When a person who identifies as LGBTIQA+ (lesbian, gay, bisexual, transgender, intersex, queer, asexual or as other diverse sexualities or gender identities) takes their own life, the impact on their loved ones and the broader LGBTIQA+ community can be both devastating and complex. For the family and friends of the person who has died, grief may be complicated by strained relationships, or by issues around who is or is not included in commemorations of the person’s death. For LGBTIQA+ people who lose their partner to suicide, not being recognised as their loved one’s spouse, or as a parent of their children, can cause financial and legal difficulties and significant distress.
Unfortunately, members of LGBTIQA+ communities are likely to have experienced higher rates of suicide loss and grief than the wider population, and the loss of someone close who has taken their own life may add to their existing grief. Queerphobia and heteronormativity (the social expectation that people should behave and develop according to traditional expectations and expressions of gender) that is perceived, expected or experienced during the grief process can create a barrier to seeking safe and appropriate support.
LGBTIQA+ people are over-represented within suicide statistics. This may be explained by a number of factors. LGBTIQA+ people face stigma, discrimination and exclusion based on their gender identities or sexual orientations. This may lead to internalised homophobia and transphobia (when a person takes on the negative messages they have been given about themselves by society and begins to believe them to be true). Some LGBTIQA+ people may also have complicated relationships with their families of origin, and may be isolated for this reason.
LGBTIQA+ people also have the highest rates of suicidality (suicidal thinking) of any population in Australia: 20% of transgender Australians and 15% of lesbian, gay and bisexual Australians report having suicidal thoughts, and up to 50% of transgender people have attempted suicide at least once in their lives. LGBTIQA+ individuals who also identify as Aboriginal or Torres Strait Islander, who come from culturally and linguistically diverse backgrounds or who live rurally or remotely are at particular risk of suicide and self-harm.
LGBTIQA+ people are vulnerable to other socioeconomic factors that increase their risk of suicide, such as homelessness, alcohol and other drug use, and difficulties finding employment as a result of stigma and queerphobia.
Despite marriage equality legislation, LGBTIQA+ people still carry the weight of historical and ongoing legal discrimination. Violence and trauma still occurs at a much higher rate in the lives of LGBTIQA+ people compared to the general population. For LGBTIQA+ people, experiences of harassment, discrimination, ostracism and marginalisation, diminishes mental health and wellbeing, and many struggle to find family and social supports which are protective against mental health concerns. Lesbian, gay and bisexual Australians are twice as likely as heterosexual Australians to have no contact with their family of origin, or to have no family to rely on when they face troubling life events.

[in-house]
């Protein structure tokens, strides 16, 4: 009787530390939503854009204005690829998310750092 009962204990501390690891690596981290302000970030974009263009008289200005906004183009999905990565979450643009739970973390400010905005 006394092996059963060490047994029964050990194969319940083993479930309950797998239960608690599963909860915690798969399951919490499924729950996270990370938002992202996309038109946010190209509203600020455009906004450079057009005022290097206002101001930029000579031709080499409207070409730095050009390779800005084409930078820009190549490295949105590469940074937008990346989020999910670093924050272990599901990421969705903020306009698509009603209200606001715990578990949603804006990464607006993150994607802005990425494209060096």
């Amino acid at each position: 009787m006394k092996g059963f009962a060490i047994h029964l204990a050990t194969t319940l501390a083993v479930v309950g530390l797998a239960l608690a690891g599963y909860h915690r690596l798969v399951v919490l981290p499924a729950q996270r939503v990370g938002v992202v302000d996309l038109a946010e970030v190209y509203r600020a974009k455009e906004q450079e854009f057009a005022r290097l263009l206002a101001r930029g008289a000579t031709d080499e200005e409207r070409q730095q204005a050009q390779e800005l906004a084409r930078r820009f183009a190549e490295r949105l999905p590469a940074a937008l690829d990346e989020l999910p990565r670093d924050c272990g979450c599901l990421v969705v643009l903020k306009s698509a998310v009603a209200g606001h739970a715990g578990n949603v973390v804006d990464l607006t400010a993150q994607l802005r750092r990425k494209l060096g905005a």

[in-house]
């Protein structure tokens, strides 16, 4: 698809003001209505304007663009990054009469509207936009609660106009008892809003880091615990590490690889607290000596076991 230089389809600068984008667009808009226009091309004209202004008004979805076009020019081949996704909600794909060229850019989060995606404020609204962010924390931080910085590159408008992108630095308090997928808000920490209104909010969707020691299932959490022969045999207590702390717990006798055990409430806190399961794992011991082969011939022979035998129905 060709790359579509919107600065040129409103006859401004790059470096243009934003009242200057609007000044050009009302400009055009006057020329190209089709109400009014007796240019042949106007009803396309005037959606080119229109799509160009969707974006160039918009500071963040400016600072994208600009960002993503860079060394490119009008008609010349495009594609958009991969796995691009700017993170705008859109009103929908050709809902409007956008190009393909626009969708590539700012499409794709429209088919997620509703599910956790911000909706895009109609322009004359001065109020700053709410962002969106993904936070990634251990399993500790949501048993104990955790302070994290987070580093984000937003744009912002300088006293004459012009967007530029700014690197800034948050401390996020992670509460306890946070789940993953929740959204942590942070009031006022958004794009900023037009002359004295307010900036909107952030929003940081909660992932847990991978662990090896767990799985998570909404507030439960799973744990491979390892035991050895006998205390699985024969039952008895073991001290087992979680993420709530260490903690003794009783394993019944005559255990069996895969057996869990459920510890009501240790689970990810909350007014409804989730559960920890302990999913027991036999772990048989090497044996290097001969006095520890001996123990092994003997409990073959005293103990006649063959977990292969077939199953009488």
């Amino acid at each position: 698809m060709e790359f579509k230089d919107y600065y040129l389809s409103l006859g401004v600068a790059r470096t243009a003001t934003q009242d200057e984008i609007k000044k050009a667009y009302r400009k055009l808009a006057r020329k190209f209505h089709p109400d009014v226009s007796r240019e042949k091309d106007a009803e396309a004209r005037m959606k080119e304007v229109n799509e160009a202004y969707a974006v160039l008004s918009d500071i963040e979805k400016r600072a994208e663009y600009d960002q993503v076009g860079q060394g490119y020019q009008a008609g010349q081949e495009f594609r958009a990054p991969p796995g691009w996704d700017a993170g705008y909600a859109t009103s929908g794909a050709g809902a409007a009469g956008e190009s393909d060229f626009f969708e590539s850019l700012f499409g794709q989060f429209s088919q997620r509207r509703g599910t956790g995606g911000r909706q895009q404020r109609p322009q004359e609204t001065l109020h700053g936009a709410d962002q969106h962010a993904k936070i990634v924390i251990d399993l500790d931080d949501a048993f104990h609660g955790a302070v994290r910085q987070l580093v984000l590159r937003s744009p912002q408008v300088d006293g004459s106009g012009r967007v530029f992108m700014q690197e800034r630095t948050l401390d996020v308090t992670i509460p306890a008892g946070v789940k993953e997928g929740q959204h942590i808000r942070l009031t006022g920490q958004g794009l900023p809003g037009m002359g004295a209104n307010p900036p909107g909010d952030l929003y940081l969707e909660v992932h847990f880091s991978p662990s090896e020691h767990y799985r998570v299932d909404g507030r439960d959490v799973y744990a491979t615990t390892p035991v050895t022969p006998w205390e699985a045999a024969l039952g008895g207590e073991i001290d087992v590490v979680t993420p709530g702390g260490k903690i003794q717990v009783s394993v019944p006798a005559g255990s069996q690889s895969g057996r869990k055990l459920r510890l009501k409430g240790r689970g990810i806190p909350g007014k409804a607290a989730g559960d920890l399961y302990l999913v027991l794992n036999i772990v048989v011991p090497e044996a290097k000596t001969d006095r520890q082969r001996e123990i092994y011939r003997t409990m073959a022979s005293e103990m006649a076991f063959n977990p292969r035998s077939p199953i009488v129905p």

It is important to recognise that the mental health issues and suicidality of LGBTIQA+ people can generally be attributed to stigma and discrimination from external sources, rather than anything ‘lacking’ or ‘unwell’ about LGBTIQA+ people themselves. While LGBTIQA+ people experience increased risk of mental illness, suicide and self-harm, it is important to keep in mind that LGBTIQA+ communities are resilient. Factors such as community connection, freedom to express oneself authentically, support from loved ones and non-judgemental healthcare greatly improve outcomes for LGBTIQA+ people.
For family and friends of LGBTIQA+ people who are grieving the loss of someone close who has taken their own life, be aware that the person’s grief may be complex. Past trauma, their sense of identity and belonging, and memories of their own mental health history may challenge their ability to cope. Making time and space for the person to grieve in their own way and providing support without judgement is important.
For some members of the LGBTIQA+ community, the suicide of queer celebrities can be experienced as personal bereavements owing to the significance of their impact as role models. For many LGBTIQA+ individuals, the death of an icon can be destabilising, and an understanding of LGBTQIA+ celebrities as symbols of acceptance and hope can be a key part of providing support.
For health professionals working with LGBTIQA+ individuals bereaved by suicide it is important to provide services that are welcoming, understanding and safe. This may be achieved by:
- being explicitly queer friendly, i.e. by displaying rainbow flag stickers, by removing unnecessary gender markers from intake forms, by providing accessible unisex bathrooms, and by inviting clients to discuss their gender pronouns
- ensuring staff receive competency training for working with sexually and gender diverse people so that clients are not faced with the added strain of educating service providers
- being mindful of differences in experience and trying not to make assumptions about a person’s gender, relationship status or sexuality
- refraining from asking questions that are not relevant
- genuinely apologising for mistakes (e.g. if you used an incorrect gender pronoun) and moving on.
General Suicide Resources
Suicide Prevention Service: 1300 07 77 98
Living Beyond Suicide: 1300 76 11 93